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First state regulation of online political ads struck down in federal appeals court

First state regulation of online political ads struck down in federal appeals court

The Maryland law regulating online political ads was written by lawmakers seeking to prevent a repeat of the sort of online misinformation campaigns by Russians and others that sullied the 2016 election.

A Maryland law intended to prevent foreign election interference by regulating online political advertising has been struck down by a federal appeals court.

At a time when controlling the surge of misleading campaign spots on social media and news sites has proved easier said than done, Maryland was the first state to expand disclosure mandates. Its General Assembly enacted a law in time for the closing months of the 2018 midterm campaign requiring such platforms to publish information about ad purchases and keep records for the state to review.

But a three-judge panel of the 4th Circuit Court of Appeals says the law unconstitutionally singles out political expression for special scrutiny and promises a "chilling effect" on free speech. The unanimous ruling on Friday, upholding a federal trial judge's position, is the latest in a series of federal judicial decisions against efforts to regulate campaign financing.

The decision could complicate efforts, which have stalled in Congress again this year, to subject online paid political advertising nationwide to the same disclosure and disclaimer regulations as TV and radio spots. The bill, known as the Honest Ads Act, has significant bipartisan support but GOP Senate Majority Leader Mitch McConnell is unalterably opposed.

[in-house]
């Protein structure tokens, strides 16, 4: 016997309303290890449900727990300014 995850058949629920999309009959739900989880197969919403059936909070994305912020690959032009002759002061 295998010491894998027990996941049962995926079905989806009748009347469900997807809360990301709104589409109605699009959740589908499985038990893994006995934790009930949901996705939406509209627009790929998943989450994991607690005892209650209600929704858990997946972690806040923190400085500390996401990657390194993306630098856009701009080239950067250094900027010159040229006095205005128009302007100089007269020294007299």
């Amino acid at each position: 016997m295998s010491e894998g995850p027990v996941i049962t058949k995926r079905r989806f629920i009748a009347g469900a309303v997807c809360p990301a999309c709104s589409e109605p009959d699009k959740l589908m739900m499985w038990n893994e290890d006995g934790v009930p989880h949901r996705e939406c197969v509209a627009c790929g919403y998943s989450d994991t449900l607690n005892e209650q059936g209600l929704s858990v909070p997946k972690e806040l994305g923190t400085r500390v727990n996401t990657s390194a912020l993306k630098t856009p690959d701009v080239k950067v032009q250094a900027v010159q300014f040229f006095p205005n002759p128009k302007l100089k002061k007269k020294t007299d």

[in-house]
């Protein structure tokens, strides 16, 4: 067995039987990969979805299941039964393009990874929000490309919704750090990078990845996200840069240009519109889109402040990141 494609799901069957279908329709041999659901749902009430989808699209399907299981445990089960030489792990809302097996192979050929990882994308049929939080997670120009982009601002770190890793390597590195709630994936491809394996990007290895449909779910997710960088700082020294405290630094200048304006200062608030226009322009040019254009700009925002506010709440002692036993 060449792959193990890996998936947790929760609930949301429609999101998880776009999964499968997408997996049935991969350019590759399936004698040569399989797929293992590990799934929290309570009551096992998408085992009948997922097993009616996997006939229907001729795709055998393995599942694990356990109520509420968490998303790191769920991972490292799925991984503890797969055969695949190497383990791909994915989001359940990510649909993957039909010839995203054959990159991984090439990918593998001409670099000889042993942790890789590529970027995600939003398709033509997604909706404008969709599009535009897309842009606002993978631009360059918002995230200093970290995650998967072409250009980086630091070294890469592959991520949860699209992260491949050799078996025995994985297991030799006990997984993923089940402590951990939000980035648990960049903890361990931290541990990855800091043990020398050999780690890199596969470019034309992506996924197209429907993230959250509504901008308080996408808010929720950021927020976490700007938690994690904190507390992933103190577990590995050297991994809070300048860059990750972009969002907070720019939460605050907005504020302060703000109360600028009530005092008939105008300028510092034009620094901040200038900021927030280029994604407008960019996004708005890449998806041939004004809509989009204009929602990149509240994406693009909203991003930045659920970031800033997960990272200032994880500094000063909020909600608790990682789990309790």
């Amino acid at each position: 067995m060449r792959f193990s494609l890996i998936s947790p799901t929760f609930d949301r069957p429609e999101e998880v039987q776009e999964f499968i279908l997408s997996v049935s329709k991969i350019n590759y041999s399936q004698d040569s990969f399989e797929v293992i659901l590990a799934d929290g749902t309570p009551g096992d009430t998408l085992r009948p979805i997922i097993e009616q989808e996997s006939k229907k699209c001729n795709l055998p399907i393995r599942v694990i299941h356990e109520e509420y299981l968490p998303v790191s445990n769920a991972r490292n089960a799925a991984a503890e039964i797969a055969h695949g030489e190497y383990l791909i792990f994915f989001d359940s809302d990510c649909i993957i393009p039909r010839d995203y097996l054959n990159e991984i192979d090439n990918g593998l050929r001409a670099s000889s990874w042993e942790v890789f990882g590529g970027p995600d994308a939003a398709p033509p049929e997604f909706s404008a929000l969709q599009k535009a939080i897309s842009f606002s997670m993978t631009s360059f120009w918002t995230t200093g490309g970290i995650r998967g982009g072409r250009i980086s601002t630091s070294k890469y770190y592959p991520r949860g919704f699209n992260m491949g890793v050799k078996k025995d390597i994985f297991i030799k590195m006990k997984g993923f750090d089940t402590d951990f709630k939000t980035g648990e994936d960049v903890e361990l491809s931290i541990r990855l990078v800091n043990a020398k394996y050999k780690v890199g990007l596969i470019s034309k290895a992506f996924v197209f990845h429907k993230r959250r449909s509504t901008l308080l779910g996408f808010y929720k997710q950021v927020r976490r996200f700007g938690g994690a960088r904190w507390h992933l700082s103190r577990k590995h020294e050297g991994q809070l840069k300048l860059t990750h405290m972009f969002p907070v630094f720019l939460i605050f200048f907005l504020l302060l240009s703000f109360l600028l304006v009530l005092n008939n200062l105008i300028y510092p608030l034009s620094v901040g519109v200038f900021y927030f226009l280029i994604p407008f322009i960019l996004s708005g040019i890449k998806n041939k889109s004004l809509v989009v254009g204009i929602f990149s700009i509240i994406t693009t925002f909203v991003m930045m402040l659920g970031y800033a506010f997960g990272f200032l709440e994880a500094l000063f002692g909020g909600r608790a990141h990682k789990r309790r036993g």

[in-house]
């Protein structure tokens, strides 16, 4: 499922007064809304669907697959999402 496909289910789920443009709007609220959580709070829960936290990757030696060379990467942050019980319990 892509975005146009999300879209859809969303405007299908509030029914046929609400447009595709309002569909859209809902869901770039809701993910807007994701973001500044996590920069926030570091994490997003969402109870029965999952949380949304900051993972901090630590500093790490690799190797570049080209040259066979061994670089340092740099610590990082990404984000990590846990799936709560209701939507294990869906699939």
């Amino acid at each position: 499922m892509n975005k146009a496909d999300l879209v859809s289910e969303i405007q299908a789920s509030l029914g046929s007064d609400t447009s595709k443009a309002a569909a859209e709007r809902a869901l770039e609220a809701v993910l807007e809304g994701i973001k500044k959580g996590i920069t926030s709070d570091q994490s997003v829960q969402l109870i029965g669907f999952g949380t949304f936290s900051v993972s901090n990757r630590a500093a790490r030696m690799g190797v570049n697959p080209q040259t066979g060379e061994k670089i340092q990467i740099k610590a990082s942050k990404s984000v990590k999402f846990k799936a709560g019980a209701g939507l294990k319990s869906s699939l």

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Nine newspapers that cover Maryland, including The Washington Post and The Baltimore Sun, successfully argued the law violates the First Amendment. More than a dozen news organizations supported the lawsuit.

In defending the statute, the Board of Elections maintained it was written only with electoral transparency in mind and does not infringe on the rights of the press to exercise editorial control and judgement.

At the time the Democratic-majority Legislature wrote the measure, it was clear the policymakers of Annapolis were motivated by a desire to prevent a repeat of the sort of online misinformation campaigns by Russians and others that sullied the 2016 election. (GOP Gov. Larry Hogan raised free speech concerns but allowed the bill to become law without his signature.)

"Despite its admirable goals, the act reveals a host of First Amendment infirmities: a legislative scheme with layer upon layer of expressive burdens, ultimately bereft of any coherent connection to an offsetting state interest of sufficient import," Judge J. Harvie Wilkinson III wrote for the court.

The law required online platforms that hosted political spots to maintain records of the buyer identities and contact information, the person exercising control over those entities and the total amounts paid for each ad.

Online platforms were also ordered to keep detailed records about the content of the ads for inspection by the Board of Elections. The records had to include the candidate or ballot issue the ad referred to, whether the ad was supportive or opposing, a description of the geographic locations where the ad was disseminated and a description of the audience that received or was targeted to receive the ad.

The court cited Google's decision to stop hosting political ads in Maryland last year as one example of the law's "chilling effect." Several other publishers promised to do the same if the law was upheld. At least one candidate for the state House claimed Google's withdrawal harmed his campaign.

"In sum, it is apparent that Maryland's law creates a constitutional infirmity distinct from garden-variety campaign finance regulations," Wilkinson wrote.

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